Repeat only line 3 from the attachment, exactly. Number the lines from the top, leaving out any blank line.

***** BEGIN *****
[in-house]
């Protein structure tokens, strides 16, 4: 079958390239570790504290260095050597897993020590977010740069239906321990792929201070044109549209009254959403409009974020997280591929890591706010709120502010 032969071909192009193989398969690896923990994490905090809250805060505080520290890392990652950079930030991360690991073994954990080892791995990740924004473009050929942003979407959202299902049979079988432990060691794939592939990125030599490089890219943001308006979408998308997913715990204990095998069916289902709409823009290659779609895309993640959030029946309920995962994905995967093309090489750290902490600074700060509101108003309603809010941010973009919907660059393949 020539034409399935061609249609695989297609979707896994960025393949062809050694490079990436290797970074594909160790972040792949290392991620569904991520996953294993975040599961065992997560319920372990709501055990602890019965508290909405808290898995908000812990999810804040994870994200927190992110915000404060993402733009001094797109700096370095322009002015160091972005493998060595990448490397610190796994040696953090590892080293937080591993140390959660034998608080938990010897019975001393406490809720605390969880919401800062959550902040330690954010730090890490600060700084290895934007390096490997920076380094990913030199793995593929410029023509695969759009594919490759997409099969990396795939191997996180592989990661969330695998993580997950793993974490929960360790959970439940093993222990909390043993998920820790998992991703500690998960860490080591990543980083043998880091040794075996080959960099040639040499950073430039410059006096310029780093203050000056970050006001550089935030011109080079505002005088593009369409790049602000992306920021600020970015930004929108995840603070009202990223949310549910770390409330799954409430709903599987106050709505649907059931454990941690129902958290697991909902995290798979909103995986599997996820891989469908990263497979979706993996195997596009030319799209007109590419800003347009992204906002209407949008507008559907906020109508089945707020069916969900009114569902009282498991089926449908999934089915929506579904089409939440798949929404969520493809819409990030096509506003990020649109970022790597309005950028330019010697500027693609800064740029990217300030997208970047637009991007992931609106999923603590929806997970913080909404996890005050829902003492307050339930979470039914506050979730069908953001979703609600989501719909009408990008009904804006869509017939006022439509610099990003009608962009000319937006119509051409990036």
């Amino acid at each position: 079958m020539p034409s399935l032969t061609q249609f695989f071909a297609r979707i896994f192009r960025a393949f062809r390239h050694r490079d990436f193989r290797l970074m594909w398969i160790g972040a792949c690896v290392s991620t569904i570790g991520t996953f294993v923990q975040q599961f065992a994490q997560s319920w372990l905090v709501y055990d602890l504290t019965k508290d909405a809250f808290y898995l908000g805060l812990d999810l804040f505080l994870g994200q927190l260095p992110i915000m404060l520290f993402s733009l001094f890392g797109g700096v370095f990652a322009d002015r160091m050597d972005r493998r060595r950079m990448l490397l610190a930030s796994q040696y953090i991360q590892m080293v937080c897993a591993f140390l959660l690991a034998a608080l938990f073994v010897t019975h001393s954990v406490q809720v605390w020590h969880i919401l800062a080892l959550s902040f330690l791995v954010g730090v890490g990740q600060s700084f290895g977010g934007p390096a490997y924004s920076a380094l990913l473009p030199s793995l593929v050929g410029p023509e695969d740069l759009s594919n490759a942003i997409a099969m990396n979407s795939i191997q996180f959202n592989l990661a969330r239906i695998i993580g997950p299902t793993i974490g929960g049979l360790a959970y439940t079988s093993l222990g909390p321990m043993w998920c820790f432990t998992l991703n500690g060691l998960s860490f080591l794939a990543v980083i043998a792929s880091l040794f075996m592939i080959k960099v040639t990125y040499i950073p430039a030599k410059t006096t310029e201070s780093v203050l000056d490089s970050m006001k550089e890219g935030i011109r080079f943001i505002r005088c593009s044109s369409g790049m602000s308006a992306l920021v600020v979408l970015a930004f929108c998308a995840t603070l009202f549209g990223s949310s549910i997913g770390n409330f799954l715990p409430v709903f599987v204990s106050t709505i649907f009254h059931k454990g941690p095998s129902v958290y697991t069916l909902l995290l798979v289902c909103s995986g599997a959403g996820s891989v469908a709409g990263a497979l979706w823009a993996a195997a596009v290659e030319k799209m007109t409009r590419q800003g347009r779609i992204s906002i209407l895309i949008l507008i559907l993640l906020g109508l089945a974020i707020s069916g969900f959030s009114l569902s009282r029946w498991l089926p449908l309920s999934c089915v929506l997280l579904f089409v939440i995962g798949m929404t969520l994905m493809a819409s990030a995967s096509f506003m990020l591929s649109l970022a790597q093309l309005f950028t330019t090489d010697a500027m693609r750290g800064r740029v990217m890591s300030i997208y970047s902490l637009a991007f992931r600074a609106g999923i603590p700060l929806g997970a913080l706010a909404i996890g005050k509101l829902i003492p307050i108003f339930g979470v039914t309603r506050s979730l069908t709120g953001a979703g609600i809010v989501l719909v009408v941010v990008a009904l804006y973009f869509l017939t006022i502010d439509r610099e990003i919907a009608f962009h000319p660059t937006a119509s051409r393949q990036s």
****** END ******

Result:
């Amino acid at each position: 079958m020539p034409s399935l032969t061609q249609f695989f071909a297609r979707i896994f192009r960025a393949f062809r390239h050694r490079d990436f193989r290797l970074m594909w398969i160790g972040a792949c690896v290392s991620t569904i570790g991520t996953f294993v923990q975040q599961f065992a994490q997560s319920w372990l905090v709501y055990d602890l504290t019965k508290d909405a809250f808290y898995l908000g805060l812990d999810l804040f505080l994870g994200q927190l260095p992110i915000m404060l520290f993402s733009l001094f890392g797109g700096v370095f990652a322009d002015r160091m050597d972005r493998r060595r950079m990448l490397l610190a930030s796994q040696y953090i991360q590892m080293v937080c897993a591993f140390l959660l690991a034998a608080l938990f073994v010897t019975h001393s954990v406490q809720v605390w020590h969880i919401l800062a080892l959550s902040f330690l791995v954010g730090v890490g990740q600060s700084f290895g977010g934007p390096a490997y924004s920076a380094l990913l473009p030199s793995l593929v050929g410029p023509e695969d740069l759009s594919n490759a942003i997409a099969m990396n979407s795939i191997q996180f959202n592989l990661a969330r239906i695998i993580g997950p299902t793993i974490g929960g049979l360790a959970y439940t079988s093993l222990g909390p321990m043993w998920c820790f432990t998992l991703n500690g060691l998960s860490f080591l794939a990543v980083i043998a792929s880091l040794f075996m592939i080959k960099v040639t990125y040499i950073p430039a030599k410059t006096t310029e201070s780093v203050l000056d490089s970050m006001k550089e890219g935030i011109r080079f943001i505002r005088c593009s044109s369409g790049m602000s308006a992306l920021v600020v979408l970015a930004f929108c998308a995840t603070l009202f549209g990223s949310s549910i997913g770390n409330f799954l715990p409430v709903f599987v204990s106050t709505i649907f009254h059931k454990g941690p095998s129902v958290y697991t069916l909902l995290l798979v289902c909103s995986g599997a959403g996820s891989v469908a709409g990263a497979l979706w823009a993996a195997a596009v290659e030319k799209m007109t409009r590419q800003g347009r779609i992204s906002i209407l895309i949008l507008i559907l993640l906020g109508l089945a974020i707020s069916g969900f959030s009114l569902s009282r029946w498991l089926p449908l309920s999934c089915v929506l997280l579904f089409v939440i995962g798949m929404t969520l994905m493809a819409s990030a995967s096509f506003m990020l591929s649109l970022a790597q093309l309005f950028t330019t090489d010697a500027m693609r750290g800064r740029v990217m890591s300030i997208y970047s902490l637009a991007f992931r600074a609106g999923i603590p700060l929806g997970a913080l706010a909404i996890g005050k509101l829902i003492p307050i108003f339930g979470v039914t309603r506050s979730l069908t709120g953001a979703g609600i809010v989501l719909v009408v941010v990008a009904l804006y973009f869509l017939t006022i502010d439509r610099e990003i919907a009608f962009h000319p660059t937006a119509s051409r393949q990036s």